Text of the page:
Nor can we deny those feelings of hurt and anger when our child snaps back at us.
“The primary reason why kids talk back is that they have feelings and haven't yet learnt to process them well (especially in the moment),” notes Katy Harris, a child behavioural therapist who runs Family SOS. “Sometimes, kids also experience feelings of powerlessness ― when a parent appears to hold all the power because they are not explaining why decisions are made.”
The family may also have the habit of talking back, she adds. In such instances, family members don’t make an effort to talk respectfully, and tend to throw words around rather than direct them meaningfully.
If your child talks back regularly, it may be time to take action, so that you’ll regain control of the situation. We offer helpful solutions for nipping this negative behaviour in the bud.
As tempting as it might be to lash out or belittle your child when he or she tests your patience, try to keep your head. “Negative reactions may further reinforce anger or frustration.”
#1. Identify possible triggers
When your child answers back on a regular basis, get to the root of the problem ― analyse where this behaviour is coming from, suggests Vyda S Chai, a clinical psychologist at Think Psychological Services.
Try to track down timeline triggers that may have ignited this recurring behaviour. Have there been recent changes at home or school that may cause your child to feel angry, upset or frustrated? Does this behaviour occur across different settings, or is it isolated to the home?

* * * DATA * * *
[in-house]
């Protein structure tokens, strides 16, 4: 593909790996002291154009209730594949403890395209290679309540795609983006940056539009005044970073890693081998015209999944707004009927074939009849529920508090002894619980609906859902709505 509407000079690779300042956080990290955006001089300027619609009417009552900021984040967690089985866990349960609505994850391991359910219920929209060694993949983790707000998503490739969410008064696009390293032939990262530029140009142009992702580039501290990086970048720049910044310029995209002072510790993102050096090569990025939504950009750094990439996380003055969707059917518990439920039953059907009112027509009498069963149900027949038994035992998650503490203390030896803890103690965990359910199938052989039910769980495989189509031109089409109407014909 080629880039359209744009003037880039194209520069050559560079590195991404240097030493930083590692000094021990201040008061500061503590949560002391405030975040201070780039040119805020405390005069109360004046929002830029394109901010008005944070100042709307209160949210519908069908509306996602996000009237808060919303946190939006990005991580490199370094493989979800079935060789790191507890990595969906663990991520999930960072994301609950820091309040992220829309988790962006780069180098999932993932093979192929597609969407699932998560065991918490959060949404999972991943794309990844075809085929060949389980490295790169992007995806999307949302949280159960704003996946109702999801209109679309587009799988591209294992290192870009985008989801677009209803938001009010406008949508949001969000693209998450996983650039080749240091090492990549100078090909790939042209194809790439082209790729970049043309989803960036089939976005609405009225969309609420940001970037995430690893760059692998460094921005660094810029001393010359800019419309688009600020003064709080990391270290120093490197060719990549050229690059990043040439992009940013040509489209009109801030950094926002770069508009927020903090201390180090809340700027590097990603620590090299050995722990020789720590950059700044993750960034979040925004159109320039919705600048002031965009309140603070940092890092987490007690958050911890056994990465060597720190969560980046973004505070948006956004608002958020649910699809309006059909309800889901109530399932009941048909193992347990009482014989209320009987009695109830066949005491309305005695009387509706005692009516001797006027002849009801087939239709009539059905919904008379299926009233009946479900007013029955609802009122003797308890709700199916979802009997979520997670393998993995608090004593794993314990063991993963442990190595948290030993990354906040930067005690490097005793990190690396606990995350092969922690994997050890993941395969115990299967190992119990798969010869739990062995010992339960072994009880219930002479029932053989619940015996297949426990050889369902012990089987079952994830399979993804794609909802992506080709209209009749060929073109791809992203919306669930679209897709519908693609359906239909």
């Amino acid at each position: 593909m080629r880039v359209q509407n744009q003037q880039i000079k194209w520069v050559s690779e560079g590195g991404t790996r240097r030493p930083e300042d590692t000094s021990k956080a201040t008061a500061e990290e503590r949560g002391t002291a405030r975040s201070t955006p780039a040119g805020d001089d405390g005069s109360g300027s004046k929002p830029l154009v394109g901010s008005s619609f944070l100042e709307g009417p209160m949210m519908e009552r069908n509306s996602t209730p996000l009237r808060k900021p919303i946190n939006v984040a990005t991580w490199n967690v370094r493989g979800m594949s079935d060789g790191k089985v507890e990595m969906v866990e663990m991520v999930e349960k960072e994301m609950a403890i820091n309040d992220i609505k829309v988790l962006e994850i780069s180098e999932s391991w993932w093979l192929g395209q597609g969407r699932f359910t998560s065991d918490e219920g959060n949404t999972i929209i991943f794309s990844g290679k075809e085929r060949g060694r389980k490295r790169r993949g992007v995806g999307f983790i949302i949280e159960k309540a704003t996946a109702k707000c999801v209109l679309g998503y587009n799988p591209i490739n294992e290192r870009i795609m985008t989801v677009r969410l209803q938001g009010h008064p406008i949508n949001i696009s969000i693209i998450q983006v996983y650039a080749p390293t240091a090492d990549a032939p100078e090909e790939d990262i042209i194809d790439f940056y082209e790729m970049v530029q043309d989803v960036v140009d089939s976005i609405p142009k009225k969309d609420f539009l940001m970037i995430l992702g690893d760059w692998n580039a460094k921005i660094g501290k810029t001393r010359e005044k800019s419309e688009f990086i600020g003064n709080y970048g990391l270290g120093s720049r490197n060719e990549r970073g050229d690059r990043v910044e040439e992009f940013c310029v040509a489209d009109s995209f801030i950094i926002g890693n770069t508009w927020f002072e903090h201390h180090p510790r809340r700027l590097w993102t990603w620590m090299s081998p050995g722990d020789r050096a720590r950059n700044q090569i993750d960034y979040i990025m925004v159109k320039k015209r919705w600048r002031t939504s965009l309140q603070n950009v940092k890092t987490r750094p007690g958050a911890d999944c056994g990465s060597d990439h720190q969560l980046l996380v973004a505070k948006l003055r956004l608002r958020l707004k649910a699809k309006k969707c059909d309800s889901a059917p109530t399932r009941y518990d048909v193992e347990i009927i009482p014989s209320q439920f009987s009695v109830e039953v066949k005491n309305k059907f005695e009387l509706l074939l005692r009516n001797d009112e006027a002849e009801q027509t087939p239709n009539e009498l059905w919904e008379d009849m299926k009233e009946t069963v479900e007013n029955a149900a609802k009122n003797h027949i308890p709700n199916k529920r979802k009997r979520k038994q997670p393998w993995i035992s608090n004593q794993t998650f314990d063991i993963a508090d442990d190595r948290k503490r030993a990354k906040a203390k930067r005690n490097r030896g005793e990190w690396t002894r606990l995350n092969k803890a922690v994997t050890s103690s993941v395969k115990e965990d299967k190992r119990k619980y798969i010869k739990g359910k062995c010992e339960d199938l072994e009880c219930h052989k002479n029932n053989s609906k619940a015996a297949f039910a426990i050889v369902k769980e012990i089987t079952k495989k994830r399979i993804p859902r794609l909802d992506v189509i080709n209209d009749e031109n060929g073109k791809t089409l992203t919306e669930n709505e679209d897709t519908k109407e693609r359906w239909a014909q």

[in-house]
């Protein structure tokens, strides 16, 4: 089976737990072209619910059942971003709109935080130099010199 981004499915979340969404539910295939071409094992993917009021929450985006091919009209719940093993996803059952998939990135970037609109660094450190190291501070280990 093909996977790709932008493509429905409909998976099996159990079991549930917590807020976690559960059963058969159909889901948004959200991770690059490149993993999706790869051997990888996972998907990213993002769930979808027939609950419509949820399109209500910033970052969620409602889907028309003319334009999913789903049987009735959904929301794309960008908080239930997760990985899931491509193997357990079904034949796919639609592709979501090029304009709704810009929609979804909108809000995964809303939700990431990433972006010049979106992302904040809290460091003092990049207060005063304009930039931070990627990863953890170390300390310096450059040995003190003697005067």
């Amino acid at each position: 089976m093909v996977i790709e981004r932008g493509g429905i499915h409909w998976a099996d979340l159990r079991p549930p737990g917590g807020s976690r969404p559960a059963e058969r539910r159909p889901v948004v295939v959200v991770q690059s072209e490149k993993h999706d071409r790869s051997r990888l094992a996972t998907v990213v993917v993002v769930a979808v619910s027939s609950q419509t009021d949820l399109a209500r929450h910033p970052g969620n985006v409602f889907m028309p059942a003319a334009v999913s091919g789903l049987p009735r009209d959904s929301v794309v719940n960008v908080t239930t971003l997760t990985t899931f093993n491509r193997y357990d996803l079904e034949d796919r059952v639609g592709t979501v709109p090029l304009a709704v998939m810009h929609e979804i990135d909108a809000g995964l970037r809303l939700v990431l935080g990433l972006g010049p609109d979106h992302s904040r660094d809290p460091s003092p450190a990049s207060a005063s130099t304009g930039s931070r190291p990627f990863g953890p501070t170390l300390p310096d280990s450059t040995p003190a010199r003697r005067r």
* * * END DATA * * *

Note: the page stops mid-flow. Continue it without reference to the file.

As such, these emotional triggers may cause them to act out by talking back. Once you’ve managed to successfully identify the triggers, you’re in a better position to understand their point of view and address their behaviour. If possible, you may also need to deal with the circumstances that triggered their behaviour.
#2. Stay calm
As tempting as it might be to lash out or belittle your child when he or she tests your patience, try to keep your head. “Negative reactions may further reinforce anger or frustration,” Chai explains.
If your child answers defiantly, respond with helpful statements such as “we (everyone applied) don’t speak that way” or “use your words nicely”, she notes.
Should their behaviour escalate, stay calm and wait patiently until they are able to self-regulate and speak nicely before you respond. This way, you’re only reacting and reciprocating when they communicate respectfully.
On responding to students who talk back in class, local Primary school teacher Joel Tan says, “I would remain calm and ask the child to tell me who I am (that is, his teacher). Then, I will take time to ask the child what is the acceptable behaviour towards a teacher. Usually, they would understand and proceed to speak respectfully.”
#3. Acknowledge your child’s emotions
It might help to acknowledge the way your child is feeling when he or she answers back, Harris notes.
Do this when you respond with phrases like, “I can see that you are not happy about that”, “I know you don't like that task” or “‘I can see that frustrates you”. Through such responses, your little one is made more aware of his or her inner state.